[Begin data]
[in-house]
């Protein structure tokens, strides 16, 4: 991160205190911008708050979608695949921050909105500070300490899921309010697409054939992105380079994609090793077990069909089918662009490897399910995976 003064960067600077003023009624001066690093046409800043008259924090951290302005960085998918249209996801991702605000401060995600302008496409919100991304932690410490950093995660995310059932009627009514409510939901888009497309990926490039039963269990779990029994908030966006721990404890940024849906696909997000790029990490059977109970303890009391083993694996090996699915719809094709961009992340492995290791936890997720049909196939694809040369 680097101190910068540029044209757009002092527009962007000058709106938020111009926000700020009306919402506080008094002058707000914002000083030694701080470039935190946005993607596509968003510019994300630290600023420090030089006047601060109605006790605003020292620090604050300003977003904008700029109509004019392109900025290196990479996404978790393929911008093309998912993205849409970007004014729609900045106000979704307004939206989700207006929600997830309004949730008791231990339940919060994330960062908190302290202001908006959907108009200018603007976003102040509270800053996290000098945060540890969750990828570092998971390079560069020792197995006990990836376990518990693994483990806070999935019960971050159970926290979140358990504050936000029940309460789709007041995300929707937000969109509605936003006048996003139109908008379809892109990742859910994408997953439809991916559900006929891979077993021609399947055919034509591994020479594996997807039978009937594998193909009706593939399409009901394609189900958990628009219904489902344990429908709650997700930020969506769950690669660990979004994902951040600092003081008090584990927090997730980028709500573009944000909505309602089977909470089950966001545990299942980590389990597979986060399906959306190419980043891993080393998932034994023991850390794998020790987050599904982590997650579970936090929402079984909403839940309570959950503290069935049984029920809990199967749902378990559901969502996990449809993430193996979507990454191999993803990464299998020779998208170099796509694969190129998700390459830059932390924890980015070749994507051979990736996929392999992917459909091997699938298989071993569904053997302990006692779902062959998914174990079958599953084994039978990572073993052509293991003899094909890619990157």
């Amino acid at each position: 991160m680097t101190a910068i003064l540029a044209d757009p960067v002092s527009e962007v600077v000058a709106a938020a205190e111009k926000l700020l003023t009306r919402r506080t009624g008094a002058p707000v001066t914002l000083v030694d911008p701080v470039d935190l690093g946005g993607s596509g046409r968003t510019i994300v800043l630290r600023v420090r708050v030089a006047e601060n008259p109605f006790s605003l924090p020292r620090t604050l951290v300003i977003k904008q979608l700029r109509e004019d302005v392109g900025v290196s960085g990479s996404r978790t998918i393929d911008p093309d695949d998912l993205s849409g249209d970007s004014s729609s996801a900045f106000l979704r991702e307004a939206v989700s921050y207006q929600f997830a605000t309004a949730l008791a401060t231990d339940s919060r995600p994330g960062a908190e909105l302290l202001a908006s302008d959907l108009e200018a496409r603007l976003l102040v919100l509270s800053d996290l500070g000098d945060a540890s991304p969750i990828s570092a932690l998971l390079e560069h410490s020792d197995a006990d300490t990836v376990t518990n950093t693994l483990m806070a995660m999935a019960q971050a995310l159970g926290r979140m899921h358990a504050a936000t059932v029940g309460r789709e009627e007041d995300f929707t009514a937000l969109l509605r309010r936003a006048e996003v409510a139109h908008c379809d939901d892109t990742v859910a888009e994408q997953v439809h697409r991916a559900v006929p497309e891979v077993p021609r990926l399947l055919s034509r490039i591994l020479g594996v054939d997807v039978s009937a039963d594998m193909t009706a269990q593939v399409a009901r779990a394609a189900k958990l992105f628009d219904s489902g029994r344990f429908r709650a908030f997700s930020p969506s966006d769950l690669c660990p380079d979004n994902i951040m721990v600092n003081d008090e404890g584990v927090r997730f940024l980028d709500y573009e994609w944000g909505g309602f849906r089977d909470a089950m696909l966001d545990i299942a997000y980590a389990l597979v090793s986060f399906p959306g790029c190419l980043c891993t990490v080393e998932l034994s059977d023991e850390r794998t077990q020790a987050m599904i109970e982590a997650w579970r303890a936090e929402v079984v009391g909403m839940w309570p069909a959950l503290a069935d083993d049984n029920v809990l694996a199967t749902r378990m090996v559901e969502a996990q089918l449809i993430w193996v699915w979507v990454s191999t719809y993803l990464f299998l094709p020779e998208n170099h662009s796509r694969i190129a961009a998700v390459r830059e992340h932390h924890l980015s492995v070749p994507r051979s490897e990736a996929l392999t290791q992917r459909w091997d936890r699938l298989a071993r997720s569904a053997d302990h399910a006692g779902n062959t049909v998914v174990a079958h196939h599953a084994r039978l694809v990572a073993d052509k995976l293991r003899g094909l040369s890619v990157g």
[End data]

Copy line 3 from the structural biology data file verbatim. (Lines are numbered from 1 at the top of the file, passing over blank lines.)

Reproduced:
């Amino acid at each position: 991160m680097t101190a910068i003064l540029a044209d757009p960067v002092s527009e962007v600077v000058a709106a938020a205190e111009k926000l700020l003023t009306r919402r506080t009624g008094a002058p707000v001066t914002l000083v030694d911008p701080v470039d935190l690093g946005g993607s596509g046409r968003t510019i994300v800043l630290r600023v420090r708050v030089a006047e601060n008259p109605f006790s605003l924090p020292r620090t604050l951290v300003i977003k904008q979608l700029r109509e004019d302005v392109g900025v290196s960085g990479s996404r978790t998918i393929d911008p093309d695949d998912l993205s849409g249209d970007s004014s729609s996801a900045f106000l979704r991702e307004a939206v989700s921050y207006q929600f997830a605000t309004a949730l008791a401060t231990d339940s919060r995600p994330g960062a908190e909105l302290l202001a908006s302008d959907l108009e200018a496409r603007l976003l102040v919100l509270s800053d996290l500070g000098d945060a540890s991304p969750i990828s570092a932690l998971l390079e560069h410490s020792d197995a006990d300490t990836v376990t518990n950093t693994l483990m806070a995660m999935a019960q971050a995310l159970g926290r979140m899921h358990a504050a936000t059932v029940g309460r789709e009627e007041d995300f929707t009514a937000l969109l509605r309010r936003a006048e996003v409510a139109h908008c379809d939901d892109t990742v859910a888009e994408q997953v439809h697409r991916a559900v006929p497309e891979v077993p021609r990926l399947l055919s034509r490039i591994l020479g594996v054939d997807v039978s009937a039963d594998m193909t009706a269990q593939v399409a009901r779990a394609a189900k958990l992105f628009d219904s489902g029994r344990f429908r709650a908030f997700s930020p969506s966006d769950l690669c660990p380079d979004n994902i951040m721990v600092n003081d008090e404890g584990v927090r997730f940024l980028d709500y573009e994609w944000g909505g309602f849906r089977d909470a089950m696909l966001d545990i299942a997000y980590a389990l597979v090793s986060f399906p959306g790029c190419l980043c891993t990490v080393e998932l034994s059977d023991e850390r794998t077990q020790a987050m599904i109970e982590a997650w579970r303890a936090e929402v079984v009391g909403m839940w309570p069909a959950l503290a069935d083993d049984n029920v809990l694996a199967t749902r378990m090996v559901e969502a996990q089918l449809i993430w193996v699915w979507v990454s191999t719809y993803l990464f299998l094709p020779e998208n170099h662009s796509r694969i190129a961009a998700v390459r830059e992340h932390h924890l980015s492995v070749p994507r051979s490897e990736a996929l392999t290791q992917r459909w091997d936890r699938l298989a071993r997720s569904a053997d302990h399910a006692g779902n062959t049909v998914v174990a079958h196939h599953a084994r039978l694809v990572a073993d052509k995976l293991r003899g094909l040369s890619v990157g």